King was a legendary football (and baseball) star for Princeton from 1890-93. In the days of the flying wedge, when there were no forward passes thrown, this diminutive athlete led his team at halfback and quarterback; and, in an era when the team captain was a virtual coach, Phil captained both the baseball and football teams. He declined offers to play professionally in both sports, and became a spectacularly successful coach -- in both sports. When he graduated in 1893, it was as Class Salutatorian; King then obtained a law degree from N.Y.U. three years later.
King was one of those whom Theodore Roosevelt called together to create the rules of modern football. When Phil returned to his hometown of Washington, he was as successful in business as he was in everything else, becoming unanimously elected President of Washington's Merchants and Manufacturer's Association. King also became one of Washington's first outstanding golfers.
Birth and Death Dates:
b. March 16, 1872 - d. January 7, 1938
King made his first appearance for Princeton in the fourth game of the 1890 season, and subsequently scored a 25-yard touchdown on his first carry. That year, he scored 29 touchdowns, 18 of them in two consecutive weeks! Phil was a first-team All-American from 1891-1893, one of the few four-time All-American selections the game has ever known (he was an All-American at baseball, too).
In 1891, King switched from halfback to quarterback; and while he scored no touchdowns from that position, he was more valuable to the team. He led them undefeated and unscored upon into the final game, where they fell to Yale. In 1892, King was elected captain of the team and returned to halfback. In this era, the captain of the team was virtually the coach, and King was considered the finest captain in the country. King scored 21 touchdowns that year, but Princeton lost the final two games to Penn and the mighty Yale team.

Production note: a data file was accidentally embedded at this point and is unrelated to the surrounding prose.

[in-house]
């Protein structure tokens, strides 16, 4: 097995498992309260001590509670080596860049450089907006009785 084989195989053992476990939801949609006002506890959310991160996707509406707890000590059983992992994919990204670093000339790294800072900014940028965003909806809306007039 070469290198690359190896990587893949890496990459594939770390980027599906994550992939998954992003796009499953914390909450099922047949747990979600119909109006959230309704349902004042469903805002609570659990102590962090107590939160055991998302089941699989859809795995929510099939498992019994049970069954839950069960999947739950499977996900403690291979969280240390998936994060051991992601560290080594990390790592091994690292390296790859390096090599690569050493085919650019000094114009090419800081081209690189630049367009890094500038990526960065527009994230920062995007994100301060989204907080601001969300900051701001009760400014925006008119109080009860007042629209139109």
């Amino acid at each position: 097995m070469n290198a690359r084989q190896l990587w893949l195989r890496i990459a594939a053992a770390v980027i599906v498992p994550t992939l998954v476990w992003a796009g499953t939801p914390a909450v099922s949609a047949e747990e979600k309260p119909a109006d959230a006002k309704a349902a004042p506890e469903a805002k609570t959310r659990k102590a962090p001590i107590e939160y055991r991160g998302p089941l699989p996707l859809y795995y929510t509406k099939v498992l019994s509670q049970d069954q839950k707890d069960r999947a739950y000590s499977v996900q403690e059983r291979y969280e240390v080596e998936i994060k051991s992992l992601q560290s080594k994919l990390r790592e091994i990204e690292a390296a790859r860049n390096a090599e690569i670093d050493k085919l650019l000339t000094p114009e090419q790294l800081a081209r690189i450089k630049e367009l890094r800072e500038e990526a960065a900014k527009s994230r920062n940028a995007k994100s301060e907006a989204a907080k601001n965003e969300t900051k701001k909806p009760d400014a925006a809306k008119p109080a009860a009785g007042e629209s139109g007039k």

King returned to Princeton for the 1893 season, although he declined to be captain. As quarterback, King led the Tigers to an undefeated season going into the Yale game. The Bulldogs had not lost in 37 games, but Princeton won the contest 6-0, and King so dominated the game that The New York World said, "In all around playing the doughty little Princetonian outplayed Frankie (Hinkey)." (Hinkey was Yale's captain and star player).
King coached Princeton in 1894, becoming the first paid coach at the school, and then coached Wisconsin from 1896-1902, winning three conference championships. His 1901 team was undefeated and yielded only five points in the entire season. Phil also coached Wisconsin's baseball squad, winning two conference championships in that sport as well. When King returned to Washington, he took over the Georgetown baseball program, turning them into a major eastern power that dominated its competition, compiling a 22-2 record.
King is a member of the College Football Hall of Fame.
King played quarterback and halfback at Princeton University from 1891-1893. He later became Head Coach at Wisconsin and Princeton.
5'5 1/2", 151 pounds
As a college star at Princeton, King totaled 55 touchdowns, 56 conversions, and left behind a legacy of exemplary leadership. As a college coach, he compiled a record of 74-14-1.
Use links below to navigate through the football section of Jews In Sports.
Also, read a chapter from The Jew in American Sports by Harold U. Ribalow and Meir Z. Ribalow
encyclopedia of JEWS in sports by Bernard Postal, Jesse Silver, and Roy Silver (New York: Bloch Publishing Co., 1965)
Biographical Dictionary of American Sports: Football edited by David L. Porter (New York: Greenwood Press, 1987)